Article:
Technetium(VI) fluoride
3D model (JSmol)
  • InChI=1S/6FH.Tc/h6*1H;/q;;;;;;+6/p-6
  • F[Tc](F)(F)(F)(F)F
Molar mass 212 g/mol (98Tc)
Appearance golden-yellow crystals[1]
Density 3,58 g/cm3 (−140 °C), solid[2]
Melting point 37.4 °C (99.3 °F; 310.5 K)[1]
Boiling point 55.3 °C (131.5 °F; 328.4 K)[1]
Except where otherwise noted, data are given for materials in their standard state (at 25 °C [77 °F], 100 kPa).
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Technetium hexafluoride or technetium(VI) fluoride (TcF6) is a yellow inorganic compound with a low melting point. It was first identified in 1961.[3] In this compound, technetium has an oxidation state of +6, the highest oxidation state found in the technetium halides. In this respect, technetium differs from rhenium, which forms a heptafluoride, ReF7.[4] Technetium hexafluoride occurs as an impurity in uranium hexafluoride, as technetium is a fission product of uranium (spontaneous fission in natural uranium, possible contamination from induced fission inside the reactor in reprocessed uranium). The fact that the boiling point of the hexafluorides of uranium and technetium are very close to each other presents a problem in using fluoride volatility in nuclear reprocessing.


Technetium hexafluoride is prepared by heating technetium metal with an excess of F2 at 400 °C.[3]

Tc + 3 F


Technetium hexafluoride is a golden-yellow solid at room temperature. Its melting point is 37.4 °C and its boiling point is 55.3 °C.[1]

Technetium hexafluoride undergoes a solid phase transition at −4.54 °C. Above this temperature (measured at 10 °C), the solid structure is cubic. Lattice parameters are a = 6.16 Å. There are two formula units (in this case, discrete molecules) per unit cell, giving a density of 3.02 g·cm−3. Below this temperature (measured at −19 °C), the solid structure is orthorhombic space group Pnma. Lattice parameters are a = 9.55 Å, b = 8.74 Å, and c = 5.02 Å. There are four formula units (in this case, discrete molecules) per unit cell, giving a density of 3.38 g·cm−3. At −140 °C, the solid structure is still orthothombic, but the lattice parameters are now a = 9.360 Å, b = 8.517 Å, and c = 4.934 Å, giving a density of 3.58 g·cm−3.[2]

The TcF6 molecule itself (the form important for the liquid or gas phase) has octahedral molecular geometry, which has point group (Oh). The Tc–F bond length is 1.812 Å.[2] Its magnetic moment has been measured to be 0.45 μB.[5]



TcF6 is octahedral, as shown by infrared and Raman spectra.[6][7] Its low-temperature orthorhombic form converts to the higher symmetry body-centred cubic form at room temperature, like other metal hexafluorides such as RhF6 and OsF6.[8] Preliminary measurements of magnetic moment yield a value of 0.45 µB, which is lower than expected for a d1 octahedral compound.[9]


TcF6 reacts with alkaline chlorides in iodine pentafluoride (IF5) solution to form hexafluorotechnetates.[10][11] TcF6 disproportionates on hydrolysis with aqueous NaOH to form a black precipitate of TcO2.[3] In hydrogen fluoride solution, TcF6 reacts with hydrazinium fluoride to yield N2H6TcF6 or N2H6(TcF6)2.[12]


  1. ^ a b c d CRC Handbook of Chemistry and Physics, 90th Edition, CRC Press, Boca Raton, Florida, 2009, ISBN 978-1-4200-9084-0, Section 4, Physical Constants of Inorganic Compounds, p. 4-93.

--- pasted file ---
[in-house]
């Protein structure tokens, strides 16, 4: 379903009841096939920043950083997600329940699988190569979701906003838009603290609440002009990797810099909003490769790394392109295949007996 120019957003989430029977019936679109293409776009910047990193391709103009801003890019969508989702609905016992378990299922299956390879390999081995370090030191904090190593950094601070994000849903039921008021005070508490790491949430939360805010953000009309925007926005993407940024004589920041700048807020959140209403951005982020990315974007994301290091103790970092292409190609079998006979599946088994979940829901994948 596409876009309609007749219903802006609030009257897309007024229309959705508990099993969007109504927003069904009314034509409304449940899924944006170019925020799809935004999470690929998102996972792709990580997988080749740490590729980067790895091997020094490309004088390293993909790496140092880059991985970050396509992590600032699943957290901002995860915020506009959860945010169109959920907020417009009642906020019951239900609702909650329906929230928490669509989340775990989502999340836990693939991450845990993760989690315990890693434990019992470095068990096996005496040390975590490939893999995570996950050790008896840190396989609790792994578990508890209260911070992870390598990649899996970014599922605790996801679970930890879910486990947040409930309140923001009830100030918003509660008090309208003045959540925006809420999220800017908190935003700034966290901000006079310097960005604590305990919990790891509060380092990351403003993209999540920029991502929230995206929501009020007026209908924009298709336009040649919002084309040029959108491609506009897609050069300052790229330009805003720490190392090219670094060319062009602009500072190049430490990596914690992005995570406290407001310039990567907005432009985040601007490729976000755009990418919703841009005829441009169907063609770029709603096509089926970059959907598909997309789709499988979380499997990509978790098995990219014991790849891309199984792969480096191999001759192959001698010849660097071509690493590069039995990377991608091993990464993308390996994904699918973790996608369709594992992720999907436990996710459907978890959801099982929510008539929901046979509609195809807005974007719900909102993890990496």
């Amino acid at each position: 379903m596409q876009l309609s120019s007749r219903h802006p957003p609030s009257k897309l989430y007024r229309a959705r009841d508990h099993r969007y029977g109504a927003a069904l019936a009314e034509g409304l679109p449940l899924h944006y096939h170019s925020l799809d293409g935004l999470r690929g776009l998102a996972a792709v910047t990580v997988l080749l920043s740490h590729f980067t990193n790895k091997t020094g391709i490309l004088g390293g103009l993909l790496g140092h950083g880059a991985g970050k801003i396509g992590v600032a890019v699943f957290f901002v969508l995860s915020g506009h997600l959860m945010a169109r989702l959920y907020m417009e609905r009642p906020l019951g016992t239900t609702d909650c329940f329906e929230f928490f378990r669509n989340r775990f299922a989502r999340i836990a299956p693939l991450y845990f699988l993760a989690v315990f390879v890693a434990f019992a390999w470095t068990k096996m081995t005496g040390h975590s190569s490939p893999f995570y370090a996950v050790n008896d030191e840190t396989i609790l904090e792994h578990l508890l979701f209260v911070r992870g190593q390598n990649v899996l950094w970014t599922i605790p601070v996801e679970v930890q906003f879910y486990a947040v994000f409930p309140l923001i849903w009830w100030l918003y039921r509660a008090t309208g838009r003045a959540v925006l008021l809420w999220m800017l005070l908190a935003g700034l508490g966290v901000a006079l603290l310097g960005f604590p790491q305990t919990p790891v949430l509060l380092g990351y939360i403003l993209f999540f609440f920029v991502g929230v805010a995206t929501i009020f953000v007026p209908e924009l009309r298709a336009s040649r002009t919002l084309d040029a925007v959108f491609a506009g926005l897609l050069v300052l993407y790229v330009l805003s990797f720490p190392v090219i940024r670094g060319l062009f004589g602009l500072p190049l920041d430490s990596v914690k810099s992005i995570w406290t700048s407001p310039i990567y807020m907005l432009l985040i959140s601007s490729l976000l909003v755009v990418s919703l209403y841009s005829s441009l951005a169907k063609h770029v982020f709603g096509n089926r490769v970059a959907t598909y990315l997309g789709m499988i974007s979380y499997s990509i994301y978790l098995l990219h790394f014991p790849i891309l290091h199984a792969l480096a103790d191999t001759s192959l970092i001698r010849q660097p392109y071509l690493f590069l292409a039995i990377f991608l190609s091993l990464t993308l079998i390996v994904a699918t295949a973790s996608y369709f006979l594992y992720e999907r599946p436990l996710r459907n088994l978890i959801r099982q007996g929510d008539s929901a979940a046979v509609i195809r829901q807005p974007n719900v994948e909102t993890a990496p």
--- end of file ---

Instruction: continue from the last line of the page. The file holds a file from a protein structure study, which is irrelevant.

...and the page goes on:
2. ^ a b c Drews, T.; Supeł, J.; Hagenbach, A.; Seppelt, K. (2006). "Solid State Molecular Structures of Transition Metal Hexafluorides". Inorganic Chemistry. 45 (9): 3782–3788. doi:10.1021/ic052029f. PMID 16634614.
  3. ^ a b c Selig, H.; Chernick, C.L.; Malm, J.G. (1961). "The Preparation and Properties of TcF6". Journal of Inorganic and Nuclear Chemistry. 19 (3–4): 377–381. doi:10.1016/0022-1902(61)80132-2.
  4. ^ Greenwood, Norman N.; Earnshaw, Alan (1997). Chemistry of the Elements (2nd ed.). Butterworth-Heinemann. ISBN 978-0-08-037941-8.
  5. ^ Selig, H.; Cafasso, F. A.; Gruen, D. M.; Malm, J. G. (1962). "Magnetic Susceptibility of ReF6". Journal of Chemical Physics. 36 (12): 3440. Bibcode:1962JChPh..36.3440S. doi:10.1063/1.1732477.
  6. ^ Howard H. Claassen; Henry Selig & John G. Malm (1962). "Vibrational Spectra of MoF6 and TcF6". Journal of Chemical Physics. 36 (11): 2888–2890. Bibcode:1962JChPh..36.2888C. doi:10.1063/1.1732396.
  7. ^ Howard H. Claassen; Gordon L. Goodman; John H. Holloway & Henry Selig (1970). "Raman Spectra of MoF6, TcF6, ReF6, UF6, SF6, SeF6, and TeF6 in the Vapor State". Journal of Chemical Physics. 53 (1): 341–348. Bibcode:1970JChPh..53..341C. doi:10.1063/1.1673786.
  8. ^ Siegel S, Northrop DA (1966). "X-Ray Diffraction Studies of Some Transition Metal Hexafluorides". Inorganic Chemistry. 5 (12): 2187–2188. doi:10.1021/ic50046a025.
  9. ^ Selig, H; Cafasso, F A.; Gruen, D M.; Malm, J G. (1962). "Magnetic Susceptibility of ReF6". Journal of Chemical Physics. 36 (12): 3440–3444. Bibcode:1962JChPh..36.3440S. doi:10.1063/1.1732477.
  10. ^ Edwards, A. J.; Hugill, D.; Peacock, R. D. (1963). "New Fluorine Compounds of Technetium". Nature. 200 (4907): 672. Bibcode:1963Natur.200..672E. doi:10.1038/200672a0. S2CID 4259399.
  11. ^ D. Hugill & R. D. Peacock (1966). "Some quinquevalent fluorotechnetates". Journal of the Chemical Society A: 1339–1341. doi:10.1039/J19660001339.
  12. ^ Frlec B; Selig H & Hyman H.H (1967). "Hydrazinium(+2) Hexafluorometalates(IV) and -(V) in the 4d and 5d Transition Series". Inorganic Chemistry. 6 (10): 1775–1783. doi:10.1021/ic50056a004.